Professional Services Organizations: Look in the Mirror, What Do You See?

We talk a lot about resolutions in January...but in order to have an attainable resolution, you must first consider where you are now and what needs improvement. I think most of us do this personally, but it is equally important to take an honest look at your organization's reflection in the mirror in order to make strategic improvements.

Is your business running optimally? What could you be doing better? Through numerous conversations with Professional Services Organizations (PSOs), I've found that many do not have an accurate picture of their organizational maturity. As a result, these organizations are not utilizing the right tools and technologies to grow and, overall, run their business better.

As we kick off a new year, it's a good time to level-set and think about how your organizational maturity stacks up.

Establish the Right Framework

The first step is to establish a framework to measure against peers, identify areas for improvement and gauge progress over time. At Tribridge, we utilize the following framework, based on the SPI PS Maturity™ Model, when helping organizations determine their most productive investments.

This framework considers five distinct organizational performance pillars:

  • Leadership: The organization's vision and the solutions (offerings) that it provides to its customers.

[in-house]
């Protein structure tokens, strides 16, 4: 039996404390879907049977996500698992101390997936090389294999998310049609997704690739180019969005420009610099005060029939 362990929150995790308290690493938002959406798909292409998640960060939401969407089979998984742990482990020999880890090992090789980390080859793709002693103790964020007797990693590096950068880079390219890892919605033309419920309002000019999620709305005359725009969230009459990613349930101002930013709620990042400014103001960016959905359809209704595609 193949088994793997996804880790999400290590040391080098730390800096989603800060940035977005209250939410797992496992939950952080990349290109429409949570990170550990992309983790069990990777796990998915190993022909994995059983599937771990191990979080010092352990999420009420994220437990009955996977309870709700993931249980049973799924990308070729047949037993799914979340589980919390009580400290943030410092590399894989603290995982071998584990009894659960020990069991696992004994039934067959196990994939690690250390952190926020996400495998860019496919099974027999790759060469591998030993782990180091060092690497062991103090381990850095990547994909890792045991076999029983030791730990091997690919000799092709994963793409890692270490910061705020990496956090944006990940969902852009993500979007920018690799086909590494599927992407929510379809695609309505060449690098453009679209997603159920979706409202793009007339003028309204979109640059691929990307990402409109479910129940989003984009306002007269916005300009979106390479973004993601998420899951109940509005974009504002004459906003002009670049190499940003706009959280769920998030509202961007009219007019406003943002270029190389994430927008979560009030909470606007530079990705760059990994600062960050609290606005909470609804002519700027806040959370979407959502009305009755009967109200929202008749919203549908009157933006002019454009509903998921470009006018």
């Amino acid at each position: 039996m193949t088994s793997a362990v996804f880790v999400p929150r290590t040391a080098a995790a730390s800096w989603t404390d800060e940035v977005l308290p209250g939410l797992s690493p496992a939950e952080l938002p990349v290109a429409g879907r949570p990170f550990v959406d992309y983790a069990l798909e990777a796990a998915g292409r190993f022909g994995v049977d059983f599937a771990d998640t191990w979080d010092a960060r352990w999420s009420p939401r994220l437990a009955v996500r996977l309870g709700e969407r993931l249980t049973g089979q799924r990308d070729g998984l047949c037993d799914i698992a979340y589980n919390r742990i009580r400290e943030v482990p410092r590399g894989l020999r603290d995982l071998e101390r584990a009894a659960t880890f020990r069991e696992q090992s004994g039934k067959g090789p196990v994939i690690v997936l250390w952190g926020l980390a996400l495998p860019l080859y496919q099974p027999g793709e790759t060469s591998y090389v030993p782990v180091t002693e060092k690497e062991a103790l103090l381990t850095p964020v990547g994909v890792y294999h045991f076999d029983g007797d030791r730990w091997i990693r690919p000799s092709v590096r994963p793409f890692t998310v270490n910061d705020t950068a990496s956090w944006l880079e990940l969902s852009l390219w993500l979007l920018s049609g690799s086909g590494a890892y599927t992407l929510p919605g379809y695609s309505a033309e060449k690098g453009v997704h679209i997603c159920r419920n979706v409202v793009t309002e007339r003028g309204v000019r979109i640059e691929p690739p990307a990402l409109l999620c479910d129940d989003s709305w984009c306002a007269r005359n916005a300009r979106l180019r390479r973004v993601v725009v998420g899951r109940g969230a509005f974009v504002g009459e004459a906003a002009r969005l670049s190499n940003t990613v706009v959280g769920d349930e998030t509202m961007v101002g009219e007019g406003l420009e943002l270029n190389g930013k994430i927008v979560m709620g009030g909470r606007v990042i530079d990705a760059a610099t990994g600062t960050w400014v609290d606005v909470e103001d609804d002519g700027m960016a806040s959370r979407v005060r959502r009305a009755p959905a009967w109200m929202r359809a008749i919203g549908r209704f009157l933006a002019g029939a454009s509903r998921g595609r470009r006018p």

• Client Relationships: Every aspect of the organization that interacts with external customers. Sales and Marketing are an integral part of a client relationship but, in this evolving PSO world, it also includes Service, Support and other Optimization Services groups.

  • Human Capital: The organizational focus to attract, develop and manage human talent is one of the biggest challenges for PSOs.

  • Delivery: The groups that are in charge of delivering the solutions offered by the organization. They focus on efficiency (project and resource management) and quality.

  • Financials: Realizing the value provided to customers and maximizing profitability over time.

Next, we consider the five stages, or levels, of maturity. While each pillar at your organization could be at a different stage of maturity, the following is a view of the organization as a whole. See if you can identify your current level.

  • Level 1 - Informal: This is where most PSOs get started. Two or three partners with experience in a particular field start a company to provide their expertise to, very often, their prior employer or related company. The organization might hire additional resources over time but, the PSOs at this stage are very opportunistic. Everyone wears multiple hats and the most important driver is revenue generation (get the next project or customer). At this stage, the company is not focused on efficiency.

  • Level 2 - Functional Excellence: Your PSO has grown and evolved. Its size (50-75+ FTEs) allows for dedicated groups. There is differentiation between Sales and Delivery and there is probably a developing back office group. Specialization allows for best practices to develop but, most typically, these processes live within their specific area (silo) and are not integrated throughout the organization. Level 2 is where most PSOs live.